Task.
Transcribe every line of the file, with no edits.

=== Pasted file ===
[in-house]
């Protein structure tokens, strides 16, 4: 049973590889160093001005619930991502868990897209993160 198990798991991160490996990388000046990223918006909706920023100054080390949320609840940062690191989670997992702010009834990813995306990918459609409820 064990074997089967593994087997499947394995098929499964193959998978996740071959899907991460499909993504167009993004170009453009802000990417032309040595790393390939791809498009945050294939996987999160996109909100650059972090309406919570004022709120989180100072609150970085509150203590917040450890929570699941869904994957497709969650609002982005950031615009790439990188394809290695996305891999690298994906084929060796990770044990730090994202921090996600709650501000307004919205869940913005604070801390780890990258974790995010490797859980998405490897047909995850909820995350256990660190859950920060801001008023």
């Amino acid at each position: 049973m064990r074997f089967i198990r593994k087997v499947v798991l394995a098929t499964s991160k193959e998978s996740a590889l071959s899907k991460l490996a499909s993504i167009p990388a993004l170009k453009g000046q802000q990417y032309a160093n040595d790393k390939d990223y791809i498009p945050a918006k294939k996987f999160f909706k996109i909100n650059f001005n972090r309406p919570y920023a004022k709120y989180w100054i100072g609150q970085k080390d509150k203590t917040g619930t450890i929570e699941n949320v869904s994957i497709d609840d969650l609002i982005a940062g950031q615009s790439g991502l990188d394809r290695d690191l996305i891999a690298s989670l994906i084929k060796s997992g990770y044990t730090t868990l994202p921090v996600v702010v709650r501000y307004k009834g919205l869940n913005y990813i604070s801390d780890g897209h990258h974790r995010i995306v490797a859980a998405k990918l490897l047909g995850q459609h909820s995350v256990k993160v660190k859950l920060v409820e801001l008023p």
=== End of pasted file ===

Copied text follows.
[in-house]
């Protein structure tokens, strides 16, 4: 049973590889160093001005619930991502868990897209993160 198990798991991160490996990388000046990223918006909706920023100054080390949320609840940062690191989670997992702010009834990813995306990918459609409820 064990074997089967593994087997499947394995098929499964193959998978996740071959899907991460499909993504167009993004170009453009802000990417032309040595790393390939791809498009945050294939996987999160996109909100650059972090309406919570004022709120989180100072609150970085509150203590917040450890929570699941869904994957497709969650609002982005950031615009790439990188394809290695996305891999690298994906084929060796990770044990730090994202921090996600709650501000307004919205869940913005604070801390780890990258974790995010490797859980998405490897047909995850909820995350256990660190859950920060801001008023």
């Amino acid at each position: 049973m064990r074997f089967i198990r593994k087997v499947v798991l394995a098929t499964s991160k193959e998978s996740a590889l071959s899907k991460l490996a499909s993504i167009p990388a993004l170009k453009g000046q802000q990417y032309a160093n040595d790393k390939d990223y791809i498009p945050a918006k294939k996987f999160f909706k996109i909100n650059f001005n972090r309406p919570y920023a004022k709120y989180w100054i100072g609150q970085k080390d509150k203590t917040g619930t450890i929570e699941n949320v869904s994957i497709d609840d969650l609002i982005a940062g950031q615009s790439g991502l990188d394809r290695d690191l996305i891999a690298s989670l994906i084929k060796s997992g990770y044990t730090t868990l994202p921090v996600v702010v709650r501000y307004k009834g919205l869940n913005y990813i604070s801390d780890g897209h990258h974790r995010i995306v490797a859980a998405k990918l490897l047909g995850q459609h909820s995350v256990k993160v660190k859950l920060v409820e801001l008023p």